But the world and its occupations give a mechanical impulse to the passions, which is not very favorable to the indulgence of this feeling. It is in a calm and well-regulated mind that the memory is most perfect; and solitude is her best sphere of action. With this sentiment is introduced a Tale illustrative of her influence in solitude, sickness, and sorrow. And the subject having now been considered, so far as it relates to man and the animal world, the Poem concludes with a conjecture that superior beings are blest with a nobler exercise of this faculty.

PART II.

1

SWEET MEMORY, wafted by thy gentle gale,
Oft
up

the stream of Time I turn my sail, -
To view the fairy-haunts of long-lost hours,
Blest with far greener shades, far fresher flowers.

Ages and climes remote to thee impart
What charms in Genius and refines in Art;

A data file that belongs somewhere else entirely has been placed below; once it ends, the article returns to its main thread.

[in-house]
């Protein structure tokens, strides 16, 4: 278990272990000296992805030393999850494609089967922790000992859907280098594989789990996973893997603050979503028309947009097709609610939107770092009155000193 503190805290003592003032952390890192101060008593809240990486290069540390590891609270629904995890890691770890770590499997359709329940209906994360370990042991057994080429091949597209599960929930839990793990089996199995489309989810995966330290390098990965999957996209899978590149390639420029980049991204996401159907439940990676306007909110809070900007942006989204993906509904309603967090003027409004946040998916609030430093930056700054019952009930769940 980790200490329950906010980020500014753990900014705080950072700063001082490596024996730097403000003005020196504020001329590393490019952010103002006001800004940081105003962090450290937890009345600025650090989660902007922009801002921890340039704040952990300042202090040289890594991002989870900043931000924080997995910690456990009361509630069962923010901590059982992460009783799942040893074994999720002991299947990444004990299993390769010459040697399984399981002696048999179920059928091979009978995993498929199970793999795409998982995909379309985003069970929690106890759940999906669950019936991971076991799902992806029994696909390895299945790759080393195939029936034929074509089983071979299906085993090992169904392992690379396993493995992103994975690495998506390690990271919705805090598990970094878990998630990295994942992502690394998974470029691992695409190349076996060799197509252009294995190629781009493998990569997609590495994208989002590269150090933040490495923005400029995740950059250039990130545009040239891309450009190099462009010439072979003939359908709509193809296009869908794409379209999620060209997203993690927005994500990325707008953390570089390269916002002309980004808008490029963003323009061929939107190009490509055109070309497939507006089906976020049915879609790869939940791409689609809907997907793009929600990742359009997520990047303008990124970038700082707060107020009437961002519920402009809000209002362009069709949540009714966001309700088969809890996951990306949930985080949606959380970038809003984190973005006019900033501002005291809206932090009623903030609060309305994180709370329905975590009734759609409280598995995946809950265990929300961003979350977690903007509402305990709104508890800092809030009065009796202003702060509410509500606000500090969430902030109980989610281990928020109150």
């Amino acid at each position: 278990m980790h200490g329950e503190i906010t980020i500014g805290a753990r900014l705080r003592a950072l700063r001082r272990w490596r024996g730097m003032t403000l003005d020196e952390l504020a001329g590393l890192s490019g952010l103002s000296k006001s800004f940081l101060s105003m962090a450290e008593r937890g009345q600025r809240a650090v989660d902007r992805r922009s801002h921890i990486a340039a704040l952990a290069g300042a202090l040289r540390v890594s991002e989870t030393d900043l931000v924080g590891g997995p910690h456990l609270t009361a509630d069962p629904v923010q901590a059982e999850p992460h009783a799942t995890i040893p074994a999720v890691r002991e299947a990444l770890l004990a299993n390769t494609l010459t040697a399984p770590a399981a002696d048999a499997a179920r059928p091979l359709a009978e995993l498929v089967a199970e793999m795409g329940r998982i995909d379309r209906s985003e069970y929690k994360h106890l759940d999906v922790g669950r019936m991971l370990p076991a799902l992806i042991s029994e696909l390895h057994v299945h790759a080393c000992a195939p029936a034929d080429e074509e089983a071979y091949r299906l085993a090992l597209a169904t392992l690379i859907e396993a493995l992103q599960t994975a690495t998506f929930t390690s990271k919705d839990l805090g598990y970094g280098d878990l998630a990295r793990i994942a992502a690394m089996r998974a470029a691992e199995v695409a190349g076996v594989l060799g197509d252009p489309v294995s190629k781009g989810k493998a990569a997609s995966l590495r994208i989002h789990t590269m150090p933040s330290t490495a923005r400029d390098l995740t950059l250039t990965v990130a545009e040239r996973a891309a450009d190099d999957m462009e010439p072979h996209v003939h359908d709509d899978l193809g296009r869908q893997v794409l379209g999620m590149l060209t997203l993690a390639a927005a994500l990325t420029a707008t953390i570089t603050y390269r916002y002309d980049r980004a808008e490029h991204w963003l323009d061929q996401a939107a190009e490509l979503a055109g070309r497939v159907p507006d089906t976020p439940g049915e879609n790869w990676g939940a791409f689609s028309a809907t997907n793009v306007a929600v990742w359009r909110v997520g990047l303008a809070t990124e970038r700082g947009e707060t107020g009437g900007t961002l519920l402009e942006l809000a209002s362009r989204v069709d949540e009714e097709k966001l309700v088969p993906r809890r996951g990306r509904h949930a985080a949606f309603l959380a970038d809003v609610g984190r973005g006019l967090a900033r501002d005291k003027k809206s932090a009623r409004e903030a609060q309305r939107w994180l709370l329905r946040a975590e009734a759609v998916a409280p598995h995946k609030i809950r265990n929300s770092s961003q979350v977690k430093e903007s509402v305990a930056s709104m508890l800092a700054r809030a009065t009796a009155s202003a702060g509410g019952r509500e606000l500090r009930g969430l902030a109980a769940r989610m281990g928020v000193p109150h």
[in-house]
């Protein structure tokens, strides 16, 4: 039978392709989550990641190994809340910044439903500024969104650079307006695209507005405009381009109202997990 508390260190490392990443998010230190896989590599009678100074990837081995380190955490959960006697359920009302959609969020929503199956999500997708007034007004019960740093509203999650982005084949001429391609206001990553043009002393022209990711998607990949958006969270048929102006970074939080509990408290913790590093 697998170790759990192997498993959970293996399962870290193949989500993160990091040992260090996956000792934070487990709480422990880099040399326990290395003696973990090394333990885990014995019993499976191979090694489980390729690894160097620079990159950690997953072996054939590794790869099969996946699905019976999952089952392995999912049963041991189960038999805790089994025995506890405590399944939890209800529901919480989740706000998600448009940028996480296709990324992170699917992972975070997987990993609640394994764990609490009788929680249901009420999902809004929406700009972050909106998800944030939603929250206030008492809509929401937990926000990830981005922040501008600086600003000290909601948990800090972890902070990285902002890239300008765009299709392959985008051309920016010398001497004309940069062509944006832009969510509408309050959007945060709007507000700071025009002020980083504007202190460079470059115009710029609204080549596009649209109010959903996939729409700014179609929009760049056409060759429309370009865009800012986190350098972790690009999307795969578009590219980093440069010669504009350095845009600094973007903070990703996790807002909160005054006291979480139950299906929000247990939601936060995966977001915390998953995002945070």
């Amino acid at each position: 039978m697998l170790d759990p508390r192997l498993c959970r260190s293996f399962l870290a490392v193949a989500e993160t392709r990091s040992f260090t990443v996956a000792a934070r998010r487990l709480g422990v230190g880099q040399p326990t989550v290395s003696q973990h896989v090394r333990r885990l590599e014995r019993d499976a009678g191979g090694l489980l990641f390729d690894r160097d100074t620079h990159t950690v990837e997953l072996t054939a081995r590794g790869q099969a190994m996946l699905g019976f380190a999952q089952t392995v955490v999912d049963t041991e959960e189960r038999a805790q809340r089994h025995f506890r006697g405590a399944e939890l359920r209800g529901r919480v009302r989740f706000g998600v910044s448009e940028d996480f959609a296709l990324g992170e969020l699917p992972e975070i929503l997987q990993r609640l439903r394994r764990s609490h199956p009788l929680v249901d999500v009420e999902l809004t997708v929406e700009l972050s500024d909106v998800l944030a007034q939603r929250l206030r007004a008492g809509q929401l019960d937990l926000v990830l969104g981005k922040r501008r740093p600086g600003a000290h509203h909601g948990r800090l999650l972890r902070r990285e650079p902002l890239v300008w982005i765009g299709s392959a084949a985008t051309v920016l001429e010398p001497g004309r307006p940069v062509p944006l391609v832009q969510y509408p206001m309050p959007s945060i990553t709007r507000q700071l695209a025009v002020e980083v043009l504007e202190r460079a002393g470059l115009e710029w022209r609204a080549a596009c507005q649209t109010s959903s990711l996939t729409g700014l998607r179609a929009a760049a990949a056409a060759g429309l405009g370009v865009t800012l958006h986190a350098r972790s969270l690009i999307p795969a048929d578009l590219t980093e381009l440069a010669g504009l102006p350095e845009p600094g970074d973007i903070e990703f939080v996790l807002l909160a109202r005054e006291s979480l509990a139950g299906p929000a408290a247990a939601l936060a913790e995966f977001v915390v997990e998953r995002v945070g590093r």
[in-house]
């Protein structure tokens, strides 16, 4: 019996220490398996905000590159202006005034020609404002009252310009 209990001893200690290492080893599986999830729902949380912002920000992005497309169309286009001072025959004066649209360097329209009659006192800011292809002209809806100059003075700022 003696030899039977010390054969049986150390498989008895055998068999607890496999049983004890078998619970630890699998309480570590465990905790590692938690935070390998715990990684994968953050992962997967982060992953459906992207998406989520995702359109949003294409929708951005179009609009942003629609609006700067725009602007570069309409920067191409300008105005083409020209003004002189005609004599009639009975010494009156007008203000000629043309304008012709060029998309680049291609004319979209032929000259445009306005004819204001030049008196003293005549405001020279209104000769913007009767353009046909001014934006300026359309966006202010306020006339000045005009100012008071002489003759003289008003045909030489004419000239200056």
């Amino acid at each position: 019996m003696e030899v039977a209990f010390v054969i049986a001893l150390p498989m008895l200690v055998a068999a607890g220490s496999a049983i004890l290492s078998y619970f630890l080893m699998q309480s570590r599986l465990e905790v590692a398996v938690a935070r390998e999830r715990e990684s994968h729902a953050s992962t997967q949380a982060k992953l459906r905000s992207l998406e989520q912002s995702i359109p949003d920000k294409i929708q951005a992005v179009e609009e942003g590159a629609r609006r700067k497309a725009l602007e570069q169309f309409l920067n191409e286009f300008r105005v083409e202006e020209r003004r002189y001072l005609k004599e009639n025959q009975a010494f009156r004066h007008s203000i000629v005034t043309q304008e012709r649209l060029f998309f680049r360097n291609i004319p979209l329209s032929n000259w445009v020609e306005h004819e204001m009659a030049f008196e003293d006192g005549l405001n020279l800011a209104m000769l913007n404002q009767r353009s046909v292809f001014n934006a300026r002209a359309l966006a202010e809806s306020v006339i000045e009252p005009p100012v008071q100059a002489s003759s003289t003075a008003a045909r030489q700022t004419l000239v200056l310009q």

Thee, in whose hands the keys of Science dwell,
The pensive portress of her holy cell ;
Whose constant vigils chase the chilling damp
Oblivion steals upon her vestal-lamp.

They in their glorious course the guides of Youth,
Whose language breathed the eloquence of Truth;
Whose life, beyond preceptive wisdom, taught
The great in conduct, and the pure in thought;
These still exist, by thee to Fame consigned,
Still speak and act, the models of mankind.

From thee gay Hope her airy coloring draws: And Fancy's flights are subject to thy laws. From thee that bosom-spring of rapture flows, Which only Virtue, tranquil Virtue, knows.

When Joy's bright sun has shed his evening-ray, And Hope's delusive meteors cease to play; When clouds on clouds the smiling prospect close, Still through the gloom thy star serenely glows : Like yon fair orb, she gilds the brow of night With the mild magic of reflected light.